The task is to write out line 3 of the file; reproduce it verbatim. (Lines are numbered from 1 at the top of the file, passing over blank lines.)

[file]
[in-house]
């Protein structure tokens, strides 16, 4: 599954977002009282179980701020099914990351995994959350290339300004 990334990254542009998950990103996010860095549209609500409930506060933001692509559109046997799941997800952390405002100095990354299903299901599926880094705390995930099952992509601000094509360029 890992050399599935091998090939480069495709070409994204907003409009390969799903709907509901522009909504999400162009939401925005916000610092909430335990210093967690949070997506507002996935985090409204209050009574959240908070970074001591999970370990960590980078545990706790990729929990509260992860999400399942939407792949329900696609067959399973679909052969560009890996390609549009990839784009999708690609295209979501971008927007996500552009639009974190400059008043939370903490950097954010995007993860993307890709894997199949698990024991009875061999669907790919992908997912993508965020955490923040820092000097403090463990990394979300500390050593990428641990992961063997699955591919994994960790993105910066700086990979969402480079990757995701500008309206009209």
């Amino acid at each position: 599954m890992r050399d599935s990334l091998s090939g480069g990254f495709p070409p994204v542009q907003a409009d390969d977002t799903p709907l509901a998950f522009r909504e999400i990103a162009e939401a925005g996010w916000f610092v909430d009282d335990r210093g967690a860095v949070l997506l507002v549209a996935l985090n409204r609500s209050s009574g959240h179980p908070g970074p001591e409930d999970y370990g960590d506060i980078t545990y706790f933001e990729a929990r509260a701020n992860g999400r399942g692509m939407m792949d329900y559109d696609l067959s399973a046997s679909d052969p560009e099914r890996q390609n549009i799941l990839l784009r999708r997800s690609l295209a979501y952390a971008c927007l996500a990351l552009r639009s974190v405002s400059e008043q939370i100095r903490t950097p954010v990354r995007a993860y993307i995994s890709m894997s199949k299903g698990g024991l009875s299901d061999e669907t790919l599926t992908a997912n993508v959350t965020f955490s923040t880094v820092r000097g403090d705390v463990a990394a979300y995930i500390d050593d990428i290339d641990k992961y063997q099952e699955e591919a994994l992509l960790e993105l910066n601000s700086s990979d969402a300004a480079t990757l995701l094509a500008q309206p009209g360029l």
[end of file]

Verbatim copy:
């Amino acid at each position: 599954m890992r050399d599935s990334l091998s090939g480069g990254f495709p070409p994204v542009q907003a409009d390969d977002t799903p709907l509901a998950f522009r909504e999400i990103a162009e939401a925005g996010w916000f610092v909430d009282d335990r210093g967690a860095v949070l997506l507002v549209a996935l985090n409204r609500s209050s009574g959240h179980p908070g970074p001591e409930d999970y370990g960590d506060i980078t545990y706790f933001e990729a929990r509260a701020n992860g999400r399942g692509m939407m792949d329900y559109d696609l067959s399973a046997s679909d052969p560009e099914r890996q390609n549009i799941l990839l784009r999708r997800s690609l295209a979501y952390a971008c927007l996500a990351l552009r639009s974190v405002s400059e008043q939370i100095r903490t950097p954010v990354r995007a993860y993307i995994s890709m894997s199949k299903g698990g024991l009875s299901d061999e669907t790919l599926t992908a997912n993508v959350t965020f955490s923040t880094v820092r000097g403090d705390v463990a990394a979300y995930i500390d050593d990428i290339d641990k992961y063997q099952e699955e591919a994994l992509l960790e993105l910066n601000s700086s990979d969402a300004a480079t990757l995701l094509a500008q309206p009209g360029l």